What gives you the write?
A few nights ago, I was fortunate enough to be in Park City, Utah as a patron of the Sundance Film Festival. For me, the goal of being a worthy patron is to see every single bit of footage that plays and consume every word spoken by the creators of the cerebral stories and imagery. Following the midnight screening of “THAT’S WHAT SHE SAID” [written by Kellie Overbey and directed by Carrie Preston], the festival busses had ceased to run and there were no cabs [or life] in site. I found myself standing outside in an effective blizzard with time to think. What came to mind initially was the festival. It was inspiring to be there and mingle with writers, producers, actors, fellow patrons, locals and directors of the films I adore. As I reflected on being in the midst of such a stimulating assemblage, I experienced an inward confrontation with my ego who asked, rather abrasively, “What gives you the right to regard yourself as a writer?”
There have been isolated instants of pondering in which I have tormented myself and demanded an answer to that very question, “What gives you the right?” I have considered what it really means to even be a writer. I contemplated the possibility that a person is not technically a writer, at least by title, if he or she is not getting paid to do it. I have badgered myself into thinking there is no way I can ever really be a writer without the backing of a framed university degree protected from wrinkles and bent edges by a thick layer of perfectly fitted matte cardboard tightly pressed against the perfectly level, slick finish of a slate glass plate with preventive elements to fend off UV exposure and prolong the array of colorfully engraved accreditations on the lone sheet of paper that is a testament to my ability to attend classes and think critically in all manners of academic discipline for 200K a year or less. I have slandered my work of prose and poetry that either sits inside of an unkempt and forgotten folder on my laptop or appears somewhere I posted it bereft of a publisher’s endorsement.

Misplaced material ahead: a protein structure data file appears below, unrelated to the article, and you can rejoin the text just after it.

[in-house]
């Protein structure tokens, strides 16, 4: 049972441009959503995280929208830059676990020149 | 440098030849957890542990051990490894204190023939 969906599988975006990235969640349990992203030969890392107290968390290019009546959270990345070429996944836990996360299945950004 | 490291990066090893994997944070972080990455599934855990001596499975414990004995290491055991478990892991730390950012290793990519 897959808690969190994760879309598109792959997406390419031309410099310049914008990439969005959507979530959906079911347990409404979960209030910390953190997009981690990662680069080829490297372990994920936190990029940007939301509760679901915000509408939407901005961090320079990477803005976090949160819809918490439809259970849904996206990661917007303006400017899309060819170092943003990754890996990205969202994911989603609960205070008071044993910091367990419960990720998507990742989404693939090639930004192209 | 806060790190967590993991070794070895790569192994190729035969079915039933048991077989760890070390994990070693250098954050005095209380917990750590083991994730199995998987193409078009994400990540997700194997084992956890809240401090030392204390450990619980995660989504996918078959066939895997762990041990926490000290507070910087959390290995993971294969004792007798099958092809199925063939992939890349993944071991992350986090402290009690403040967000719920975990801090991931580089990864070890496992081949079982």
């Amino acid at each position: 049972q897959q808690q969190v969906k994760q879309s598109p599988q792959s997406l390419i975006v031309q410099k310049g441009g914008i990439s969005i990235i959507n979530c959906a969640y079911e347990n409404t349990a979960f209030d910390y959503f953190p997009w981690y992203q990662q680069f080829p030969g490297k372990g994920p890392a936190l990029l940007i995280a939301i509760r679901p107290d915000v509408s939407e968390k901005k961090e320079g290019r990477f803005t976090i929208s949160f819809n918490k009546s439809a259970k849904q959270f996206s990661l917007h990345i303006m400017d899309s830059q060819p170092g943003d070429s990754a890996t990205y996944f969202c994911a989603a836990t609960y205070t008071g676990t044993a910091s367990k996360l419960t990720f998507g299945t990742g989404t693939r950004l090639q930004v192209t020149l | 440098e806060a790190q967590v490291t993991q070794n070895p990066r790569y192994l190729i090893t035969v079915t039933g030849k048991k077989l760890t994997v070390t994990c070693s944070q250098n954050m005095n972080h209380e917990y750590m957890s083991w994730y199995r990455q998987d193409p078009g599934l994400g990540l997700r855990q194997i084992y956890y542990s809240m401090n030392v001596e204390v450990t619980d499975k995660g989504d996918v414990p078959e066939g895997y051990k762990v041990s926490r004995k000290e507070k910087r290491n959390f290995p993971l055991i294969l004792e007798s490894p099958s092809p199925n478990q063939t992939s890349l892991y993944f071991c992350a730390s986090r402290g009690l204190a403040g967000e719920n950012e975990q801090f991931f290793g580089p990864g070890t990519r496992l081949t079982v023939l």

I am human and am therefore capable of doubting myself [worth / efficacy] at times and have wondered, “What am I even doing here?”
Thankfully, a very real meanness is harbored in the steel cage that is my heart and those moments are fleeting and don’t stagger away from me without a head full of broken teeth, two black eyes and tears that stream down the proverbial bridge of their non-corporeal, metaphorically mashed nose.